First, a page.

The purpose is to maintain sanctity of one’s body which is more rigid in case of women for being an object of amorous eyes from the impious or sexually pervert people. Understandably, such conditions can be met by wearing even western, Chinese or African dresses if these fulfill the basic criterion of covering the body and maintaining modesty.

Mindful that the religious teachings and dogmas would not remain rigid for all times and in different societies, the prophet kept the door for amendments and changes open in Sharia but without deviation from the main corpus of Islamic teachings. This is called Ijtihad (literally means exertion). As such, all the interpretations or alterations in the Sharia worked out by the succeeding Muslim philosophers and religious scholars were done in the light of that provision.

When we compare the western democracy with the Islamic political system and the choosing of the leaders in the primitive Islamic societies with that of the modern times, we tend to forget that it was only after the Renaissance and Reformation that the Europe started embarking upon the democratic path. Otherwise, the Christendom was afflicted with bloodletting conflicts between old Roman Church and the proponents of reforms throughout the Middle Ages. So, to paint only Islam as undemocratic is not a pragmatic or truthful approach to the Islamic system of government.

Democratic system functions in a closely-knit world with fast communications as we have in the modern times. Otherwise the Greek democracy that was prevalent even before Christ was confined to the cities. Beyond the city states, it could not be expanded because an integrated system of voting or conducting elections in the length and breadth of the vast empire was not possible. Moreover, those were not the ages of enlightenment and therefore the true democratic culture even if conceived could not be practically followed during the present times.

The Sharia that was prevalent during the time of Prophet Muhammad and four caliphs (632-661) can still be applicable if it is suitably modified to bring it in conformity with the phenomenally different world of today. The consensus can be brought about, if the narrow concepts and beliefs affected by sects and denominations, contrary to the age of prophet, are set aside. Or at best these sects can still function but the main consensus code should remain supreme.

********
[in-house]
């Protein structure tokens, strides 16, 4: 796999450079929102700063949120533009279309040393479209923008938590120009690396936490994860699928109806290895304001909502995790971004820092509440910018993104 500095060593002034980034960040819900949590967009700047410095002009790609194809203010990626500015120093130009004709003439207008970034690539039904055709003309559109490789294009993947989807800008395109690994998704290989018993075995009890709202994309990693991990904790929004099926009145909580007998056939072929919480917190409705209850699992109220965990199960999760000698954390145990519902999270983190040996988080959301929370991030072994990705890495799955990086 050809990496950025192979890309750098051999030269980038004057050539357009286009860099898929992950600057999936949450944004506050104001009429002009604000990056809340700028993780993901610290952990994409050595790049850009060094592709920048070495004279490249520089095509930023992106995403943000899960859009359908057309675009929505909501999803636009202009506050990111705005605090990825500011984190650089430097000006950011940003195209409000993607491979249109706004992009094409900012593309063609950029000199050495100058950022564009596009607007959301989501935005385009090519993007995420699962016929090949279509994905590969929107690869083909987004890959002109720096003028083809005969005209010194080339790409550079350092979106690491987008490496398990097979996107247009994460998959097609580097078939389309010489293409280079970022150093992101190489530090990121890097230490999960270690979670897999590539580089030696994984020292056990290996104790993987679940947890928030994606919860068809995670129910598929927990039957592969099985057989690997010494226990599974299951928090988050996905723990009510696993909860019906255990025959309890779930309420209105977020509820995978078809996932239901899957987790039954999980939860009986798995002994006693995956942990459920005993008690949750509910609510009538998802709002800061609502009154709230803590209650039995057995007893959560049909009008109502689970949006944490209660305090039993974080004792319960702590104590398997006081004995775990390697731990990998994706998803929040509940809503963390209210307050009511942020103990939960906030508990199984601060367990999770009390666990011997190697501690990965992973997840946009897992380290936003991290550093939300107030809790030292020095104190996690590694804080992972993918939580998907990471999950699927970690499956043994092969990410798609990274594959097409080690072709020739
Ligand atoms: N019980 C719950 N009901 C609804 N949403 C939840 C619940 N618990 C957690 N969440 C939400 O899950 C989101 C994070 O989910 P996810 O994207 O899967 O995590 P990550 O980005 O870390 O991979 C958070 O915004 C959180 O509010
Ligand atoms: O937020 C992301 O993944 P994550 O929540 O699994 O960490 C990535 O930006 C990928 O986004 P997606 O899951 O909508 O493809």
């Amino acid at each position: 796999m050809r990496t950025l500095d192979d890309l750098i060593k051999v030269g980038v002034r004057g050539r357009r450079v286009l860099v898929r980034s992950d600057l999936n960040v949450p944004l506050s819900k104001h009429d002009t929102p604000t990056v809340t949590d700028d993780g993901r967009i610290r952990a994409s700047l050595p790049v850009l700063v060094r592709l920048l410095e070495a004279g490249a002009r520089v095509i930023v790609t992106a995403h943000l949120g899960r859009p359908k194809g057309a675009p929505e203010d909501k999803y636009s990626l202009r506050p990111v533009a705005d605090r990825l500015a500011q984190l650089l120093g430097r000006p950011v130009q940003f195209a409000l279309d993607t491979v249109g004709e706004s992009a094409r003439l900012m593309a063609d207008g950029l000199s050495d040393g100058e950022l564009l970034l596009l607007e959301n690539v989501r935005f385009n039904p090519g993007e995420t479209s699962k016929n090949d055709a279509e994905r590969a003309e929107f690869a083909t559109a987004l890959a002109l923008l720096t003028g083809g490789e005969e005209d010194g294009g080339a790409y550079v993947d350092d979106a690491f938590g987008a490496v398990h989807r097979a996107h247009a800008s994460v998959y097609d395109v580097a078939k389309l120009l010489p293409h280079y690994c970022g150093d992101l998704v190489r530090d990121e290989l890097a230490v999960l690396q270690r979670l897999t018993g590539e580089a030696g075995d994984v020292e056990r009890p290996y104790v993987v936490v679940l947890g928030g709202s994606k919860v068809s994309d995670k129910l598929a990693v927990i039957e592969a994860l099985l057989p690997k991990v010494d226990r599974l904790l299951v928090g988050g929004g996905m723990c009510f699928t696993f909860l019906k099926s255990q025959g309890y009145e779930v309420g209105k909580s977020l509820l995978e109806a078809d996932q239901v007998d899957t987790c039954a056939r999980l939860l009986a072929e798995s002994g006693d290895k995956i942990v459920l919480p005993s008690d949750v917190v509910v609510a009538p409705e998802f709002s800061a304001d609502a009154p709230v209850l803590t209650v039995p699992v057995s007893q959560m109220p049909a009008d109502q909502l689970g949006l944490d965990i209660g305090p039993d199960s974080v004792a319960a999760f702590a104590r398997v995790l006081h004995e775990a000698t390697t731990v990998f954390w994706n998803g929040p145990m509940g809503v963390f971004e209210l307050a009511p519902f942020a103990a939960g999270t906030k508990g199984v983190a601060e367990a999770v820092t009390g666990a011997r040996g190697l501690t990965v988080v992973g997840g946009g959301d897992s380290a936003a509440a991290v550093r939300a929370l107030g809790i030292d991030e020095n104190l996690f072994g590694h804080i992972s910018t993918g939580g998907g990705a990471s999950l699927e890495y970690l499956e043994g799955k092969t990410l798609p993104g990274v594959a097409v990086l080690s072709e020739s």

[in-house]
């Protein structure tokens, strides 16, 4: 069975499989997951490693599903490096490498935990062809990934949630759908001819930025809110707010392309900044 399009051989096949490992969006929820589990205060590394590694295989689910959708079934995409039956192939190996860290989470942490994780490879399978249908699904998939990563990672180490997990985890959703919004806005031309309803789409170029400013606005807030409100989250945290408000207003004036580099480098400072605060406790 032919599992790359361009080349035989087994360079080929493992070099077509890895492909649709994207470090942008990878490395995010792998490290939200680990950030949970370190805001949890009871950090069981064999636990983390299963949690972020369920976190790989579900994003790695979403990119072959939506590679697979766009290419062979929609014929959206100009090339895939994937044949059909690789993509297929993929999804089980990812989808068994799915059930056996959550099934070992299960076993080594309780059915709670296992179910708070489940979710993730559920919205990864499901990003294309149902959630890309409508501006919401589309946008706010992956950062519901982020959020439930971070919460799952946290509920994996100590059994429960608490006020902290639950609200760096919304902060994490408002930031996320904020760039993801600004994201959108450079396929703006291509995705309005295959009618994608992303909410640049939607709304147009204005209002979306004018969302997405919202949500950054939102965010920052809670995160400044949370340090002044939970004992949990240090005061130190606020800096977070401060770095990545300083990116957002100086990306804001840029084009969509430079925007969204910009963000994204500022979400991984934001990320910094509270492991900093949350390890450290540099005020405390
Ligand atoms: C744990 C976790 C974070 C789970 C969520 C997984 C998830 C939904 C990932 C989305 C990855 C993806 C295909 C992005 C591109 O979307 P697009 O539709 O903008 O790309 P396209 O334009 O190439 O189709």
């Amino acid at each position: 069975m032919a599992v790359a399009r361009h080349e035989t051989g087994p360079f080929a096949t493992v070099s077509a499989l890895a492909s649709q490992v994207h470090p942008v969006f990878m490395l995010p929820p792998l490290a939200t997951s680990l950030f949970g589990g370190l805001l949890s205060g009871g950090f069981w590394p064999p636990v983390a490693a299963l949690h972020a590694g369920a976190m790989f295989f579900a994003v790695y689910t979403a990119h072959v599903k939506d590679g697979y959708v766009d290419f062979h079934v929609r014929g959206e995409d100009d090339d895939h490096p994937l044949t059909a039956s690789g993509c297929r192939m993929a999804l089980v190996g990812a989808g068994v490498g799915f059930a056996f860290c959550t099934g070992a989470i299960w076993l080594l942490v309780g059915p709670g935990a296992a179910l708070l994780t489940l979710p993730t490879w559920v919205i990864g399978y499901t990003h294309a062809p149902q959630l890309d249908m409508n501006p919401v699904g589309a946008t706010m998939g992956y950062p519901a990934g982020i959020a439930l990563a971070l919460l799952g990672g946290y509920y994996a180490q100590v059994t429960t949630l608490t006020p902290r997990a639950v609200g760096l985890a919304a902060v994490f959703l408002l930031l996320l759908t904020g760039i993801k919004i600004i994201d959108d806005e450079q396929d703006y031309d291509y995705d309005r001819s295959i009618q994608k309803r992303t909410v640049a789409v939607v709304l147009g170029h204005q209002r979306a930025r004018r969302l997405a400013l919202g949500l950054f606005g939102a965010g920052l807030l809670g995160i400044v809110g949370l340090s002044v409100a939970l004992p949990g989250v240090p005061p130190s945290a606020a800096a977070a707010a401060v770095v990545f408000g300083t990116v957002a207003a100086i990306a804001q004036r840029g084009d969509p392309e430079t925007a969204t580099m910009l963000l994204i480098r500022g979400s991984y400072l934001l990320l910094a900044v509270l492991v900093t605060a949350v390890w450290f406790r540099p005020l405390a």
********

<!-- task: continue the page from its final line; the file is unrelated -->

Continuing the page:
Which means that the symbols are just a window dressing and have no pronounced bearing on the life of a Muslim faithful? The rituals are relative and are strictly obligatory for those who have the capacity to observe them. The beliefs are confined to the individual and are personal. What matters most is the resolution or dealing with the crimes, anti-social practices and destructive actions of the citizens.

Islam presents a general framework for dispensation of justice. The cardinal principle that Islam lays down is the strict fair play, administering absolute justice in complete disregard of someone being poor or rich, influential or obscure, a common man or a man of authority. It should be acknowledged that the modern judicial system fulfills all these conditions if applied by such a government that would respect and sincerely promote law and justice.

It means that the punishment to the convict is imperative but the choice of the punishment and the mode of dispensation can be improved or reformed for such punishments as beheading with a sword. For instance, the theologians and Islamic jurists must acknowledge and therefore incorporate it in a new Islamic code that covering of veil was not possible for women now as was done in tribal or feudal societies in the past and even now.

It is also essential to change through an agreed Ijtihad process. For instance, a rape female victim instead of being further victimized and brutalized by the religious laws must be helped against the male rapists. As such, unattainable or impracticable conditions as to the production of four witnesses must be discarded because in the present times, the occurrence of rape and the identity of the rapist can be verified by scientific means such as testing of DNA.

The Islamic caveat concerning the interest or mark-up has to be modified because the complexion of the societies and the nature of interest have undergone a radical change. The Arabian society in the 6th or 7th centuries was primarily agrarian. The usury or the interest was charged in advance on cash given to a needful. Now the concept of interest is not like those primitive societies.